An uphill task, yet Sakku fought well

Split BNP vote, AL unity, ‘Bahar factor’ helped Rifat win

The split in the pro-BNP vote bank because of the party's two expelled leaders running for mayor was a big advantage for the ruling Awami League candidate in the Cumilla City Corporation election.

Arfanul Haque Rifat won by a slim margin of 343 votes, beating his closest competitor Monirul Haque Sakku, two-time mayor and an influential local leader who ran as an independent candidate being disowned by the BNP.

The third place went to Nizamuddin Kaiser, another independent who bagged nearly 30,000 votes, most of which would have gone to Sakku had he not been in the race.

The total number of votes Sakku and Kaiser secured was around 80,000.

Both were expelled from the BNP for contesting the polls disobeying the party's decision. Moreover, the party had instructed its leaders and activists not to engage in any sort of election campaign.

"If Kaiser was not in the race, Sakku would have got most of his votes. Basically horse [the electoral symbol of Kaiser] ensured the defeat of table clock [electoral symbol of Sakku]," said Ramjan Ali, a grocery owner in Kandirpar of the city.

The other reason behind Sakku's defeat could be that he served as mayor twice and there were corruption allegations against him, and he failed to solve some civic problems, including waterlogging and traffic congestion, said a number of locals. 

Khairul Azim Shimul, former general secretary of Sammilita Sangskritik Jote, Cumilla unit, said the AL checked intra-party feuds to some extent and also engaged various social organisations to woo voters. Sakku, on the other hand, did not get any party support.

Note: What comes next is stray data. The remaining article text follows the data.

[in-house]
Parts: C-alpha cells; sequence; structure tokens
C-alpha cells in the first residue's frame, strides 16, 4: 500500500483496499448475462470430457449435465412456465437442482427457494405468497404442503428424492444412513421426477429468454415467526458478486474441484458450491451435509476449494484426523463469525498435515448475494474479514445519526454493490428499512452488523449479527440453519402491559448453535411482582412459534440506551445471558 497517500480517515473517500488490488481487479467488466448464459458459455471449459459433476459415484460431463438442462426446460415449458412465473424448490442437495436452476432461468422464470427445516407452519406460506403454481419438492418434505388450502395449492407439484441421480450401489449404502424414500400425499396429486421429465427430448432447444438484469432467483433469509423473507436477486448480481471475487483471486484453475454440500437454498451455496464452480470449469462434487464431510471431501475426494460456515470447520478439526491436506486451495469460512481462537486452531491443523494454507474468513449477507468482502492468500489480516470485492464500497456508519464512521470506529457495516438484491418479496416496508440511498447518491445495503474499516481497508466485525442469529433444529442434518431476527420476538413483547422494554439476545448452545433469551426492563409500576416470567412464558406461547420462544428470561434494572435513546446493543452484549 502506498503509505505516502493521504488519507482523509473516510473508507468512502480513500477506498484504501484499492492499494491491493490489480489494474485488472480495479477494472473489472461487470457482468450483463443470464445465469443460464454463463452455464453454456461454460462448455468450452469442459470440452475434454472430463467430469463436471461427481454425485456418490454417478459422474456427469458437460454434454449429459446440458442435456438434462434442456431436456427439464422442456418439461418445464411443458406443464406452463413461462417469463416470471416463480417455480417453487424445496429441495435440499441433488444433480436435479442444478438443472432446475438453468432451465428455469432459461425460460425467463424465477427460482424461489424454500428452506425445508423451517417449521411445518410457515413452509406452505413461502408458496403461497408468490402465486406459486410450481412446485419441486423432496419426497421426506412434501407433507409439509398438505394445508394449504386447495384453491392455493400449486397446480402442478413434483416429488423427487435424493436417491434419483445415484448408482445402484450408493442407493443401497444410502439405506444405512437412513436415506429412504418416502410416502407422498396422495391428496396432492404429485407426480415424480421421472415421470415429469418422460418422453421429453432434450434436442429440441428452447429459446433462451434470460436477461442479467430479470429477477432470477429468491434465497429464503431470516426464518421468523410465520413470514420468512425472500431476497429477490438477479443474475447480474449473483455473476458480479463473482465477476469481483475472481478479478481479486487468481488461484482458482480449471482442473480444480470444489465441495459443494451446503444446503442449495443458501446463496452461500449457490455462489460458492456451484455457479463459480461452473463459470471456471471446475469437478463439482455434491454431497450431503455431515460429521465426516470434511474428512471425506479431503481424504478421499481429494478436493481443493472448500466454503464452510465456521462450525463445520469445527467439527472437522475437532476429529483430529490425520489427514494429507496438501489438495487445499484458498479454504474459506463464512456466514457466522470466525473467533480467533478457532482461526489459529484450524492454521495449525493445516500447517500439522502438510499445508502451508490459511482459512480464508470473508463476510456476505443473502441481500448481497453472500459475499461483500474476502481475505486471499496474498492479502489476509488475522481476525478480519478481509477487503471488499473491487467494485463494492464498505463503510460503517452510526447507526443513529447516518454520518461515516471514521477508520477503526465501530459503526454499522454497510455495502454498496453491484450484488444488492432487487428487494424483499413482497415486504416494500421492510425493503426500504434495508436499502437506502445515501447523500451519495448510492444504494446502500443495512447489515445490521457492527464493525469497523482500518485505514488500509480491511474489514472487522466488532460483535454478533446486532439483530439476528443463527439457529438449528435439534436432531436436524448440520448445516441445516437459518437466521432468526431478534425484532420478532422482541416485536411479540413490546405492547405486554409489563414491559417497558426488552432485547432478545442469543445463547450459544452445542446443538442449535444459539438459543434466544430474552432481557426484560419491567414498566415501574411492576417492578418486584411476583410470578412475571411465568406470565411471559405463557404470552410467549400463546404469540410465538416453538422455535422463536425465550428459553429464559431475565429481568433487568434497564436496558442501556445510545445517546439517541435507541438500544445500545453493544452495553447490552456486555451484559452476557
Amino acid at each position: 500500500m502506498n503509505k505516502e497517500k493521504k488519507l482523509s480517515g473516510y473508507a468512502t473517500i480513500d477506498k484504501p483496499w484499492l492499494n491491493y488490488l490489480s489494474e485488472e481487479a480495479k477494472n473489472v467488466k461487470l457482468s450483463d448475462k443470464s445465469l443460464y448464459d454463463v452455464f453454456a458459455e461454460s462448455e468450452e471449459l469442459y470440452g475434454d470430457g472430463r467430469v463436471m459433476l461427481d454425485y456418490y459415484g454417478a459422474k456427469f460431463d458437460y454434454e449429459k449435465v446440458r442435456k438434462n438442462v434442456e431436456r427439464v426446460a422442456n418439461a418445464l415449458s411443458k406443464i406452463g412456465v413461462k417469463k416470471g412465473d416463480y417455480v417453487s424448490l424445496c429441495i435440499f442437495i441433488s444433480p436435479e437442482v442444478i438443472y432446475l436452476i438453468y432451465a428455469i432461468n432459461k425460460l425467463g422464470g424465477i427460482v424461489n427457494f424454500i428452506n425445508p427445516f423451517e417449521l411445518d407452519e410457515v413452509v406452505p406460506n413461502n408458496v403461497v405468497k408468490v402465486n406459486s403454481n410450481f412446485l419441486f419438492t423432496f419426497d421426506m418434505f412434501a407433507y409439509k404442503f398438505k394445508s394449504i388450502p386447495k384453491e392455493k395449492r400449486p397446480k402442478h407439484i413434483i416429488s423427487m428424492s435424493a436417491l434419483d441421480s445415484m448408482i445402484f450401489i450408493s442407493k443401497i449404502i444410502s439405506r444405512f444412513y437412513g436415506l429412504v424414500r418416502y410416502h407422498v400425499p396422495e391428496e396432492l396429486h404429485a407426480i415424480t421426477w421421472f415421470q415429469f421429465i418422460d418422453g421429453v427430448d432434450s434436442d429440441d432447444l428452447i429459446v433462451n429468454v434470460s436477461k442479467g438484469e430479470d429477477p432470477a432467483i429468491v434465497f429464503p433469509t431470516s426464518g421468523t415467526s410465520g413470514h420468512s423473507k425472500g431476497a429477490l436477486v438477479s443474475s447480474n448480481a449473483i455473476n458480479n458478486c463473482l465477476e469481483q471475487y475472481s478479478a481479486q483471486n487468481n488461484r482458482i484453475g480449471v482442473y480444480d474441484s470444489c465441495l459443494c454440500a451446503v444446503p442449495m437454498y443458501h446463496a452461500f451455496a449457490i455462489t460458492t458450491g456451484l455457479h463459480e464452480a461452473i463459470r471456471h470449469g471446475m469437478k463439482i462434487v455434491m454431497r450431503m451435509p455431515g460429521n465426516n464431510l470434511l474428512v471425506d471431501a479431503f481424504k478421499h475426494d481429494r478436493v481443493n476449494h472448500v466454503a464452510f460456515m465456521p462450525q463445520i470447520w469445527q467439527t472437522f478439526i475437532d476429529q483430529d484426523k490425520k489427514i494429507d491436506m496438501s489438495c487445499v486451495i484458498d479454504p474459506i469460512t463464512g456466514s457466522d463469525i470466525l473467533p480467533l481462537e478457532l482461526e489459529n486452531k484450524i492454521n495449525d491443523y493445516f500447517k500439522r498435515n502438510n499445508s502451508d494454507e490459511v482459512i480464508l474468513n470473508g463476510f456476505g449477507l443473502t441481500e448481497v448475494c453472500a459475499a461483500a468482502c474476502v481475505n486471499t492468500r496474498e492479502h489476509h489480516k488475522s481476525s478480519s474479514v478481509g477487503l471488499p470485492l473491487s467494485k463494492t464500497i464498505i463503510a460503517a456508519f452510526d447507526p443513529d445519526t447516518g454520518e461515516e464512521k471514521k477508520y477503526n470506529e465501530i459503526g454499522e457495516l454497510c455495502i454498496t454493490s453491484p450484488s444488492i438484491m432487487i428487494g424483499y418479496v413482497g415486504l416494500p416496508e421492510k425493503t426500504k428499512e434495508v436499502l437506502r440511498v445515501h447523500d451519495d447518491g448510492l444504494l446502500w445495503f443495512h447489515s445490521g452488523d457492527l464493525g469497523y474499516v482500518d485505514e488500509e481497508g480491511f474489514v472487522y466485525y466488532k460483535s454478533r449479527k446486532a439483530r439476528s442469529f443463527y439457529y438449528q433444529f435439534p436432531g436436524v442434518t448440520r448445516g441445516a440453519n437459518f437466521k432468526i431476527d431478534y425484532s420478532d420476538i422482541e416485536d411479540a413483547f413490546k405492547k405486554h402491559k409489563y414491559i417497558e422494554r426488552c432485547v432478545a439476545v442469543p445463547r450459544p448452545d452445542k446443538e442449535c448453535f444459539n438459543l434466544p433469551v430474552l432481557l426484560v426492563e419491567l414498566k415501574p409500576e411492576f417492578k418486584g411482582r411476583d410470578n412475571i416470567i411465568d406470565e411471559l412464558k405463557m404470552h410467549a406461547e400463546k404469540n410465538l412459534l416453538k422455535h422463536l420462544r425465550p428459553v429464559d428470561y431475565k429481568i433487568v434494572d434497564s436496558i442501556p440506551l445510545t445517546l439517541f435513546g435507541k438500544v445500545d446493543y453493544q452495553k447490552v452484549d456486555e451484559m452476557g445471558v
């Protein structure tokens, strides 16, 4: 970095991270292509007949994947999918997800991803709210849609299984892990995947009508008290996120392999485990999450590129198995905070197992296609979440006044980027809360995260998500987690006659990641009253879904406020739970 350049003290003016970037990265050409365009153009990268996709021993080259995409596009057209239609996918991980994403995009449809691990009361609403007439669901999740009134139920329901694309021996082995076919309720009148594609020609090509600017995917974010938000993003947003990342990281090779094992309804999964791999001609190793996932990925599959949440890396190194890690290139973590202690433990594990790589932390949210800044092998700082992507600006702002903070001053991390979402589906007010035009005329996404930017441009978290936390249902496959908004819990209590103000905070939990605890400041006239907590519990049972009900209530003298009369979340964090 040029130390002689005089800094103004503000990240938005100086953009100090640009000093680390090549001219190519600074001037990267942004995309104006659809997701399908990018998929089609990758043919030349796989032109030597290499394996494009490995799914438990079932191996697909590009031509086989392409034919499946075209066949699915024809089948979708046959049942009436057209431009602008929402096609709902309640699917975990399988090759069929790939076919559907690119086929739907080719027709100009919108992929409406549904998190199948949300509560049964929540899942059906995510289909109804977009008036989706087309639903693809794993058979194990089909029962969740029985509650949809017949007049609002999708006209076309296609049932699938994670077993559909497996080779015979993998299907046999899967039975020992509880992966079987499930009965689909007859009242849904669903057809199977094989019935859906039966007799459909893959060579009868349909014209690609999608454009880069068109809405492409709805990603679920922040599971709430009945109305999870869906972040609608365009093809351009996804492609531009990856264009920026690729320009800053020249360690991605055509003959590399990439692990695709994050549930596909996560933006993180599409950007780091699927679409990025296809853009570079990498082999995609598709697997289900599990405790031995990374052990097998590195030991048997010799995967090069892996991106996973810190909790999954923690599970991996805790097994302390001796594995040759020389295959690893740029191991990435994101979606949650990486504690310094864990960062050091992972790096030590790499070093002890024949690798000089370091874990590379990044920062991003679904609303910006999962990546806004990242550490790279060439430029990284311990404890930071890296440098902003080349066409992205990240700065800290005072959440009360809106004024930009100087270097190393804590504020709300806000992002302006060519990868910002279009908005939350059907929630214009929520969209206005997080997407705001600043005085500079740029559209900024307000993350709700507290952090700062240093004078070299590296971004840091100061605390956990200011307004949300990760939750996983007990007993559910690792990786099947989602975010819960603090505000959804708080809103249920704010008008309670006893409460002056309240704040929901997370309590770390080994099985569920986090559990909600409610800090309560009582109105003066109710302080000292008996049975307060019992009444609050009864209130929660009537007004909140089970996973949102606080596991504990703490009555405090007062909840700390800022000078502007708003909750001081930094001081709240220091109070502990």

Then there was the "Bahar factor".

Although Rifat won the polls, many voters said it was due not to his personal charisma but the popularity of ruling AL lawmaker AKM Bahauddin Bahar, who lent all-out support to the party candidate. 

Rifat contested the polls with the party symbol "boat" and local AL leaders and activists, especially the followers of Bahar, campaigned vigorously for him.  

Bahar is an influential ruling party leader in the Cumilla city politics. In 2012 city polls, he and his followers refrained from working for AL's mayoral pick Afzal Khan.

In 2017, Afzal's daughter Anjum Sultana Sima contested the polls from the AL but Bahar refused to back her. In both cases, the ruling AL contenders lost.

In this election, the party made a "smart move" and nominated Rifat, who is known as a close aide to the lawmaker.

With this election outcome, Bahar's dominance in the local politics became more solid, said local politicians.

Sakku put up a good fight despite all these odds. He was neck and neck with Rifat all along and the race was so tight that who would be the winner remained very uncertain even when the results of over 100 polling centres were announced.

The final tally shows Sakku got 49,967 votes and Rifat 50,310.